I need to mention at the point that to my daughter I completely glossed over the practices in the last few paragraphs. It is clear that if the Bible were given a censorship rating, Genesis would almost certainly be given an M15+ rating!! Suffice it to say that I told her that if you were to devoutly worship this god in Australia (or most countries on the planet) today, you would be rightly thrown into jail for a considerable time. Yet this was de rigueur for the peoples depicted here in Genesis.
When I share this from time to time with older students and friends, there is often a combination of revulsion and anger, particularly from parents as they consider that anyone might kill their own children for convenience or to secure ongoing prosperity. Yet, in some chilling irony, the two most substantial reasons for abortions reported in a 2004 study of 1209 women who underwent abortion were:
“..having a baby would interfere with a woman’s education, work or ability to care for dependents (74%); that she could not afford a baby now (73%) or was having relationship problems (48%).”
(note that mothers in this study were obviously able to cite more than one motivator in the interview/survey).
Interestingly, the proportion of women seeking an abortion due to incest and/or rape is consistently shown to be between 0.5% and 1%. The incidence of such vile acts seems to me to be still appalling high for supposedly ‘civilised’ societies like ours. Whilst there arguably a few differences in the two practices, nevertheless parents are making decisions about the comfort and convenience of their own lifestyle over their children’s lives. In Australia, more than 25% of pregnancies each year end up this way. However, this is not an inflammatory debate about abortion, so let’s consider again our context: Sodom and Gomorrah and the family of Lot.
One can only shudder about the possible prevalence of events involving the sacrifice of children and depraved violent sexual activity, including rapes that occurred in the cities of Sodom and Gomorrah. Genesis gives us some insight to this, since Lot, was opposed to the agitated, insistent and violent intent for the men of Sodom to desire to rape the male guests that Lot welcomed into his home:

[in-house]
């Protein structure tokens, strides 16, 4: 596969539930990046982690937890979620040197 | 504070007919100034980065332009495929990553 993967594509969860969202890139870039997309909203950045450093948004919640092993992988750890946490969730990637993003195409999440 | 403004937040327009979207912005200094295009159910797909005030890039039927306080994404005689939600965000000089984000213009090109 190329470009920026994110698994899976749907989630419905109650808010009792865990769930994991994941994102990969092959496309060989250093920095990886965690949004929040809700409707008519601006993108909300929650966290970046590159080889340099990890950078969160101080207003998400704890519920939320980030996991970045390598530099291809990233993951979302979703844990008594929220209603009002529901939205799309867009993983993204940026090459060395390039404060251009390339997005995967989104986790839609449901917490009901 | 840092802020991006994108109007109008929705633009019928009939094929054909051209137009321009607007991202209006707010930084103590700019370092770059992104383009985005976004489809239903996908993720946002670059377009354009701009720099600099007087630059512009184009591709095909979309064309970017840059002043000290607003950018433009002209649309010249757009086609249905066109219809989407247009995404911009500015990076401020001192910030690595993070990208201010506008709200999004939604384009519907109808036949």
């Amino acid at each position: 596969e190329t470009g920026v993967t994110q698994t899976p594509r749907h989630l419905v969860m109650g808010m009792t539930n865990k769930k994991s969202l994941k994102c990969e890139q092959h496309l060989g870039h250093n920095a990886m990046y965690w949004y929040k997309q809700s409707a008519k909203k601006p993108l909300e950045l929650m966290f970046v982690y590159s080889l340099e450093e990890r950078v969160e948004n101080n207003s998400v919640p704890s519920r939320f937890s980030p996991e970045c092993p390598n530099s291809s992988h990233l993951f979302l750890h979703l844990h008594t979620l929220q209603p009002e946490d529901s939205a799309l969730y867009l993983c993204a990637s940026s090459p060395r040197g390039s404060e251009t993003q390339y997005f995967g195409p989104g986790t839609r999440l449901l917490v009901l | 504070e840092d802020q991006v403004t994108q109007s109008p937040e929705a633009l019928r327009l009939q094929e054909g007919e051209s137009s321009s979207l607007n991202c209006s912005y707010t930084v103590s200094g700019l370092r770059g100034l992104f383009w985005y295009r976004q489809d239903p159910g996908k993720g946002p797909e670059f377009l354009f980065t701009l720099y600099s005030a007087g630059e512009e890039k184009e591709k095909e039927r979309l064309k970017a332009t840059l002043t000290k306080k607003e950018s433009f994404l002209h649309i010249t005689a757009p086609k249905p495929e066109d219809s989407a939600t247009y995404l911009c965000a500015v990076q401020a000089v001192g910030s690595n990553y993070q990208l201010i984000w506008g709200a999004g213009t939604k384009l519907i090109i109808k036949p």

They called to Lot, “Where are the men who came to you tonight? Bring them out to us so that we can have sex with them.”

Lot went outside to meet them and shut the door behind him and said, “No, my friends. Don’t do this wicked thing. Look, I have two daughters who have never slept with a man. Let me bring them out to you, and you can do what you like with them. But don’t do anything to these men, for they have come under the protection of my roof.” Genesis 19: 5-8

It would be hard for most of us in our middle class, suburban homes to even imagine an event as confronting as this occurring to us. Note the depravity here. Lot is opposed to the proposition for the ‘men of the city’ to rape the male guests but offers to these same people as an appeasement his two virgin daughters to them to do with what they wished. I think that any father reading this would be hard pressed to see any situation where he would be prepared to negotiate like this. Let me be very clear here, the homosexual desire of the men depicted in this passage is far worse than consensual male intercourse but brutal, violent rape. It is hard to see how Lot is any more noble than the men of the city, yet this was the culmination of his desire to acquire. Nothing was more important to Lot than ‘stuff’, even the safety and security of his own family. Sobering stuff, yeah?

Now, when I teach about this from time to time, it is very hard for any of us in the 21st century to read Genesis and feel comfortable at all with what appears to be the decree of God to ‘wipe out’ some populations of people from this ancient world and it is usually criticised as “God sponsored Genocide”. Credit where credit is due, sometimes a cool title for an argument can seem a nice substitute for logical reasoning. However, the judgement of God is declared in Genesis 19: 12-13: